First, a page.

Self-Directed IRA Prohibited Transactions Made Simple

Tips for Avoiding Prohibited Transactions in a Self-Directed IRA

What you’ve heard is true: you can use a Self-Directed IRA for all sorts of wonderful retirement assets and asset classes. In fact, there are so many assets you can turn to when investing in a Self-Directed IRA that the IRS specifically lists those investments you are not allowed to have—it’s easier that way. But these are also important boundaries to learn. As you take control of your financial future by opening a Self-Directed IRA, your added freedom comes with a caveat: there are some things you aren’t allowed to hold within a retirement account. Let’s explore some tips that will help you remember what they are.

Tip #1: Know the Prohibited Types of Investments

Because there is no list of “approved investments” in retirement accounts as defined by the IRS, you’ll have to know what you can’t invest in. That’s the first key distinction. But here are some other things you should know as you explore the types of investments you can’t keep within a retirement account:

  • Collectibles are a no-go. “Collectibles” is a broad term referring to art, gems, or even wine—the kinds of things you might keep in your home as a personal investment. But because these are not easy to valuate, they make poor retirement investments, which is why the IRS prohibits collectibles like these. Note: this also extends to some types of precious metals, such as personal holdings, precious metals of low purity, and jewelry.
  • Avoid investing in S-corporations. This one can be a little complicated. Allowable shareholders in Subchapter S corporations do not include IRAs, which means that since your IRA is technically what would own the shares, this is not allowable if you’re looking to invest with a Self-Directed IRA—or any IRA for that matter.
  • Life insurance. Life insurance is something many people think of as a long-term investment. And while there’s no harm in thinking of it in those terms, you can’t think of it as a valid IRA investment, as they’re not allowed within an IRA. After all, the IRA is a separate entity; owning life insurance on you personally would be separate from the IRA’s purpose.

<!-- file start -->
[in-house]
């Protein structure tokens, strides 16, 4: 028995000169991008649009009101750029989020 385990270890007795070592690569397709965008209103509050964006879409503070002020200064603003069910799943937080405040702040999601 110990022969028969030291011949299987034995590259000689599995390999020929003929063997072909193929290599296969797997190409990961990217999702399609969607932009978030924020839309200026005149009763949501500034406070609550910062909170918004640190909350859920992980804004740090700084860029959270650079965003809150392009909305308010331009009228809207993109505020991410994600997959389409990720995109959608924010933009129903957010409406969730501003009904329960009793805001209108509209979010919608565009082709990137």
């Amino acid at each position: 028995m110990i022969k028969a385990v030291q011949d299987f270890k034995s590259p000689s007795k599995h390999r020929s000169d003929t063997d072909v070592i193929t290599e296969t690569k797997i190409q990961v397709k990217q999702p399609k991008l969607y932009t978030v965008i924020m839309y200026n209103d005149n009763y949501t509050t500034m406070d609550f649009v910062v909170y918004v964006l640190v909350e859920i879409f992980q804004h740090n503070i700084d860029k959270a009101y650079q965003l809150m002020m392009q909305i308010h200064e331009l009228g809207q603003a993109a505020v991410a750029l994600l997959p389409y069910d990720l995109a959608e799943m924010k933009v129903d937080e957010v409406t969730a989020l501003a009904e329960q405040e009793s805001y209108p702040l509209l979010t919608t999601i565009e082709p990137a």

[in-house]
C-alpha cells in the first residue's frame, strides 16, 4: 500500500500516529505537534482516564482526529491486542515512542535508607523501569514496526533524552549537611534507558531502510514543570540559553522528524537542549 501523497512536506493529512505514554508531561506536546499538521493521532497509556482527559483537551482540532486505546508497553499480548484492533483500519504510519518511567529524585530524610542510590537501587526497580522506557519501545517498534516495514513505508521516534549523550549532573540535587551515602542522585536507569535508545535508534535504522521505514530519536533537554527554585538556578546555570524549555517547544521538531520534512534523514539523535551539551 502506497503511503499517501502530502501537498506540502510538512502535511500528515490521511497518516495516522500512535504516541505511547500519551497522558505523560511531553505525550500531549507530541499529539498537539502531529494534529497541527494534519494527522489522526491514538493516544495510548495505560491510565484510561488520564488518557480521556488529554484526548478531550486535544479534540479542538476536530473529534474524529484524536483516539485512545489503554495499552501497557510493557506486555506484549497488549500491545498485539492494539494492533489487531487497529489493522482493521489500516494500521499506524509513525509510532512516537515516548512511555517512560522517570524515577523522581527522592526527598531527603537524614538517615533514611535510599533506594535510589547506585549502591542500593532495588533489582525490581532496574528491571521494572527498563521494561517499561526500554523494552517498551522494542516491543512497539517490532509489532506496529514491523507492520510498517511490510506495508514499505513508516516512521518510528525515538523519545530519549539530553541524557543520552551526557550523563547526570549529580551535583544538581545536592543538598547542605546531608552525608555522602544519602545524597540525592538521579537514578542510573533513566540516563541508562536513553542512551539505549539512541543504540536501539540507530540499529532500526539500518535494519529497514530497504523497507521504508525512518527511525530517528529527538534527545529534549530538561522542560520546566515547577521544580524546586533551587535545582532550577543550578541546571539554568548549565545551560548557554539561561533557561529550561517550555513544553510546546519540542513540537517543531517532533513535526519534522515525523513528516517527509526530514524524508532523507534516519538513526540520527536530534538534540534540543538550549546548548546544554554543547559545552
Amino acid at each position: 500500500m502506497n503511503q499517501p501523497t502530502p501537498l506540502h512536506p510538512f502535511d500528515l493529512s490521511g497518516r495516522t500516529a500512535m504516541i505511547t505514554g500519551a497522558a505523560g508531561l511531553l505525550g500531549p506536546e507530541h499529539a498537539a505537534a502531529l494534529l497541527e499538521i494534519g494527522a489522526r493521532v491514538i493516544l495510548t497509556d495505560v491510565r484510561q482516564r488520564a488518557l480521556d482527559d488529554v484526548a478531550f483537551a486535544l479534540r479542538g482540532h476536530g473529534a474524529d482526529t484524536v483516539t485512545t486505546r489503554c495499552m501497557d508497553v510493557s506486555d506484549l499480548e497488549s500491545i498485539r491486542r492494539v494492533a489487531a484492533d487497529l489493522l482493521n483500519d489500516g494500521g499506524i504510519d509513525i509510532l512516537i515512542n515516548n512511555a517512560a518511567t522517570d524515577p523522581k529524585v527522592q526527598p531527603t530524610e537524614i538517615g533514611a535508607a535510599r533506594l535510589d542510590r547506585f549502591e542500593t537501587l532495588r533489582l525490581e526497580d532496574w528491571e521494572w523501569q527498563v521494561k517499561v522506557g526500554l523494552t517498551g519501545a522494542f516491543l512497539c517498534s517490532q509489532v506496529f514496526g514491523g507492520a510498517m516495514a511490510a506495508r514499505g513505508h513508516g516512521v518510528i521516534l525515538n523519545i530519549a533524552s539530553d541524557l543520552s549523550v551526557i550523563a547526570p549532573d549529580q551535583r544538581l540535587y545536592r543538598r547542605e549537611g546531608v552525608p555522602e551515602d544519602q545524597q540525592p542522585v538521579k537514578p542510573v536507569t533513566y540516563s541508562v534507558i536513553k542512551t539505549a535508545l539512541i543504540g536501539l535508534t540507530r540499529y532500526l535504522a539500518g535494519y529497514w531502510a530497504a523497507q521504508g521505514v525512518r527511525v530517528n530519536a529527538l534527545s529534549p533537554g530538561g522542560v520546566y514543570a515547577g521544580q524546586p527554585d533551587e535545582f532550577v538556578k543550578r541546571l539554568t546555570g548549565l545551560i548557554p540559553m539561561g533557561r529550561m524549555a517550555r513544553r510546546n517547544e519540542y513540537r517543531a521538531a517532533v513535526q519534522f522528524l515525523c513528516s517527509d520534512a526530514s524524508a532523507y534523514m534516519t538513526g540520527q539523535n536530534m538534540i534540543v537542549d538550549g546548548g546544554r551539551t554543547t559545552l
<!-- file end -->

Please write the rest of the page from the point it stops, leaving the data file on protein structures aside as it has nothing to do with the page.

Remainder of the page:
As you come to understand IRAs, you’ll likely find that it comes down to a basic rule of thumb: keep your personal investments and your IRA investments separate.

Tip #2: Work with a Great Self-Directed IRA Administration Firm

If you want to keep things simple, the best way is to work with a Self-Directed IRA administration firm you can trust. Because a Self-Directed IRA administration firm will work as the custodian on the account, they can only put through buy and sell orders for valid retirement investments. This will make it easy for you to keep things tidy and organized without worrying whether you’ve violated the rules—because you’ll only make valid buy and sell orders for assets that do belong within a Self-Directed IRA.

Of course, there’s more to the overall story of what’s allowed within an IRA. For example, you can’t use a valid investment like a piece of real estate and then live in it for your personal use—this would turn the investment into something that creates penalties and fees. Instead, you’ll want to note all of the rules when it comes to investing in retirement accounts—not just Self-Directed IRAs. Fortunately, with tips like the above, you’ll find that handling this can be easier than you imagined.

Interested in learning more about Self-Directed IRAs?  Contact American IRA, LLC at 866-7500-IRA (472) for a free consultation.  Download our free guides or visit us online at